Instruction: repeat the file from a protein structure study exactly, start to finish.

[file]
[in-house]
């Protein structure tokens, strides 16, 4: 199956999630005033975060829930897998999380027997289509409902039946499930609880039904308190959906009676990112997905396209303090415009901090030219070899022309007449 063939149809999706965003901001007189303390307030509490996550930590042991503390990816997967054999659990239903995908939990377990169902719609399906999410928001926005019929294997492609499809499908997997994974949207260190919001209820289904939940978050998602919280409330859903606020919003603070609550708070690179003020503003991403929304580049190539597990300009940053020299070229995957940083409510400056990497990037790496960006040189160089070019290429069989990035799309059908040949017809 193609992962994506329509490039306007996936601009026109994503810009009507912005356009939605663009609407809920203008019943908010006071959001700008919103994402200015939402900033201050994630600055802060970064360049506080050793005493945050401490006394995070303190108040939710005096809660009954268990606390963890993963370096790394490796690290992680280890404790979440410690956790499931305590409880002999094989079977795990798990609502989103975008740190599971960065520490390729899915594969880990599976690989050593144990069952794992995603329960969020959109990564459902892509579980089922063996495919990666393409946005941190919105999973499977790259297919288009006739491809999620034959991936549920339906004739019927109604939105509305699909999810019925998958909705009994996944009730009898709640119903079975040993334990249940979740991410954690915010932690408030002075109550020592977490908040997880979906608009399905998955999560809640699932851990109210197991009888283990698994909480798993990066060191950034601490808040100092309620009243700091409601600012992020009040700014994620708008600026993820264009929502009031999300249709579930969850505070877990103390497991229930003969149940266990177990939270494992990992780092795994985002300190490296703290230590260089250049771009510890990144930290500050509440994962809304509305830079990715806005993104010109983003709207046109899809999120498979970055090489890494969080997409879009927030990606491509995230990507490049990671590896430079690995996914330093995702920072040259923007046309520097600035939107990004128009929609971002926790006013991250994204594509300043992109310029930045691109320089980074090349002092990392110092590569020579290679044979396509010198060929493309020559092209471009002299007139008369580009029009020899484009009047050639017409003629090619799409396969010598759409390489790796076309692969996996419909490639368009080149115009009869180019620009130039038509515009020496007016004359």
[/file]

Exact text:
[in-house]
């Protein structure tokens, strides 16, 4: 199956999630005033975060829930897998999380027997289509409902039946499930609880039904308190959906009676990112997905396209303090415009901090030219070899022309007449 063939149809999706965003901001007189303390307030509490996550930590042991503390990816997967054999659990239903995908939990377990169902719609399906999410928001926005019929294997492609499809499908997997994974949207260190919001209820289904939940978050998602919280409330859903606020919003603070609550708070690179003020503003991403929304580049190539597990300009940053020299070229995957940083409510400056990497990037790496960006040189160089070019290429069989990035799309059908040949017809 193609992962994506329509490039306007996936601009026109994503810009009507912005356009939605663009609407809920203008019943908010006071959001700008919103994402200015939402900033201050994630600055802060970064360049506080050793005493945050401490006394995070303190108040939710005096809660009954268990606390963890993963370096790394490796690290992680280890404790979440410690956790499931305590409880002999094989079977795990798990609502989103975008740190599971960065520490390729899915594969880990599976690989050593144990069952794992995603329960969020959109990564459902892509579980089922063996495919990666393409946005941190919105999973499977790259297919288009006739491809999620034959991936549920339906004739019927109604939105509305699909999810019925998958909705009994996944009730009898709640119903079975040993334990249940979740991410954690915010932690408030002075109550020592977490908040997880979906608009399905998955999560809640699932851990109210197991009888283990698994909480798993990066060191950034601490808040100092309620009243700091409601600012992020009040700014994620708008600026993820264009929502009031999300249709579930969850505070877990103390497991229930003969149940266990177990939270494992990992780092795994985002300190490296703290230590260089250049771009510890990144930290500050509440994962809304509305830079990715806005993104010109983003709207046109899809999120498979970055090489890494969080997409879009927030990606491509995230990507490049990671590896430079690995996914330093995702920072040259923007046309520097600035939107990004128009929609971002926790006013991250994204594509300043992109310029930045691109320089980074090349002092990392110092590569020579290679044979396509010198060929493309020559092209471009002299007139008369580009029009020899484009009047050639017409003629090619799409396969010598759409390489790796076309692969996996419909490639368009080149115009009869180019620009130039038509515009020496007016004359």